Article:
Note: This is a post from Oli Lewington. Read more about Oli.
Almost two months have passed since my last (and introductory) post on here. The Top 4 Things Everyone Man vs Debt Reader Should Know About Me should really have been five things. Number 5? I’m going to disappear for two months without so much as a whisper.
What actually happened was that a surgery I’d spent almost a year on the waiting-list for finally came around, literally as I joined the Man vs. Debt team. Not great timing. For more simple health scares, you can go to an urgent care, such as Nashville urgent care. But, for surgery, unfortunately, you don’t just go to urgent care for that generally. 🙂
(Side note: It wasn’t anything major, but since it was on my stomach and involved damage to my stomach muscles and diaphragm, it did mean a long, slow recovery, which has gone well.)
What better way, then, to bring myself back into the fold than by examining how you can go about looking after your financial health while managing your physical health?
Understand what it means
The most important element of any lay-off from work is to know what impact it’s going to have. Often when we undergo some form of scheduled treatment, we plan for things like who will take care of us (will Mum be free when my wife’s at work?) and how our calendars will be impacted (will we still make that wedding, or should we update our RSVP?).
Sometimes we worry about the money side, too, but it’s all too easy to ignore the actual planning in favor of fretting over it instead.
We all know that stress can exacerbate (or even cause) ill-health, so the more we can do to deal with it ahead of time, the more chance we give ourselves of recovering more quickly and getting back to stability faster.
Here, then, are my top tips for making illness (especially extended illness) as easy as possible on your finances, work and relationships:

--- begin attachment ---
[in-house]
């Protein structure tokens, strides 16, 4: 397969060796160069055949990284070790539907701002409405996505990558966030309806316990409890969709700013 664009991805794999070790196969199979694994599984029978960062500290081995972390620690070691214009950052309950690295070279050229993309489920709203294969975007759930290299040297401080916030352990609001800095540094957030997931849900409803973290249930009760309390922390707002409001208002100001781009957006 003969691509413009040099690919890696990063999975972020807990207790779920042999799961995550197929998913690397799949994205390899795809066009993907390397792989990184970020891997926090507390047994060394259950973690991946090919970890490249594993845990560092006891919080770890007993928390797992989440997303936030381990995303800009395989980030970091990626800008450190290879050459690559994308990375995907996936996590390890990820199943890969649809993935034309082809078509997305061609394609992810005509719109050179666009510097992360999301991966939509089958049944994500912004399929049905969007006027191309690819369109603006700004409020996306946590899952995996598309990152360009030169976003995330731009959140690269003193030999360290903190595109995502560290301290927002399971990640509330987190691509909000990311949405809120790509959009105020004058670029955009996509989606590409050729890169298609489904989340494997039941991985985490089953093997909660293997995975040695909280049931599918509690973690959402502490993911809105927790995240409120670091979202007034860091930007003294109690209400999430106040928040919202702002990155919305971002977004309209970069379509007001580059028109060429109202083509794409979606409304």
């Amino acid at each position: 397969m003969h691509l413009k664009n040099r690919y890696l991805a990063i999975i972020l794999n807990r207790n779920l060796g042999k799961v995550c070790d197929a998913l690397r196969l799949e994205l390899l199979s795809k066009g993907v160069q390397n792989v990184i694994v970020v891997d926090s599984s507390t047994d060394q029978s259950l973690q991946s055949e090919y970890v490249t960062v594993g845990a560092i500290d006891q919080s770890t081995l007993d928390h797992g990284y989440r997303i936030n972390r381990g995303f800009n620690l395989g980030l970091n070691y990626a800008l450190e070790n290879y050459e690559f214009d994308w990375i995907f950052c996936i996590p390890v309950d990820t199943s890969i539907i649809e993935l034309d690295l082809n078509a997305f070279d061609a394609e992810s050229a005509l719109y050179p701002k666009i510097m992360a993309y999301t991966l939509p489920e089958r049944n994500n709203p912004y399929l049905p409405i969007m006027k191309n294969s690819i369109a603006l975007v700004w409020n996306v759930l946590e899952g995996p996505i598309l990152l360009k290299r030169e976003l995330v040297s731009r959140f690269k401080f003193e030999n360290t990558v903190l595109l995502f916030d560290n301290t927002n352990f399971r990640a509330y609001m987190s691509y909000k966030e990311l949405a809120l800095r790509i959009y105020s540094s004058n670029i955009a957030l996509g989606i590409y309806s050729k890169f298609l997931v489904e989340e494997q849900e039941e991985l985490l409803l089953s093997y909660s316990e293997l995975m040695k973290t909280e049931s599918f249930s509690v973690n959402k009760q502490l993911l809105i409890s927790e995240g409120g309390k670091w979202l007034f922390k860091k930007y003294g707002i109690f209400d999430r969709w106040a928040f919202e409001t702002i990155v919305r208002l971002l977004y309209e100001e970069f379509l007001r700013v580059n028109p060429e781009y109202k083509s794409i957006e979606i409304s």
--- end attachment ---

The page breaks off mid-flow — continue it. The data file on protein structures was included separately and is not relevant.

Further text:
1. Figure out the potential impact.
I had just under two weeks’ notice that I was going in for my surgery, which gave me enough time to examine what the summer would look like. The doctors told me it would be a 4-6 week recovery, so that meant I’d be out of action from early July until at least the beginning to middle of August.
I work full-time running social media for a major international charity, but I also support us with extra writing and creative work on the side.
I sat down and worked out how many sick days I could take on full-pay from work (more than I thought, which was nice) and then how many I’d get what’s known in the UK as “statutory sick pay” – what amounts to a token payment in the region of minimum wage paid for by the government – and what the shortfall would be between that and our usual monthly income.
Then we had to understand what it meant for my freelance work: I certainly wouldn’t be able to do any filmmaking either in the two weeks prior to the op or in the recovery period, but that was usually bonus income anyway.
My writing work is more regular, but on a paid-by-the-article basis. To deal with that, I tried to get ahead of the game by knocking out a few pieces before I went under – I didn’t manage to get as many written as I’d have liked to, but something is always better than nothing!
2. Work out where economies can be made.
Once I knew the potential financial impact of my time off (always working towards the worst-case scenario of 6-8 weeks off), my wife and I worked out where we could save money.
We knew I wouldn’t be eating much for the first few weeks, since I was heavily restricted in my diet, so that meant our grocery bills would come down, and since my wife only works three days a week we’d save two days’ worth of gas on the commute.
Coupled with that, we could easily trim a few of the little “luxuries” we tend to enjoy a couple of times a month, like trips out to catch a play or film or the occasional bottle of wine.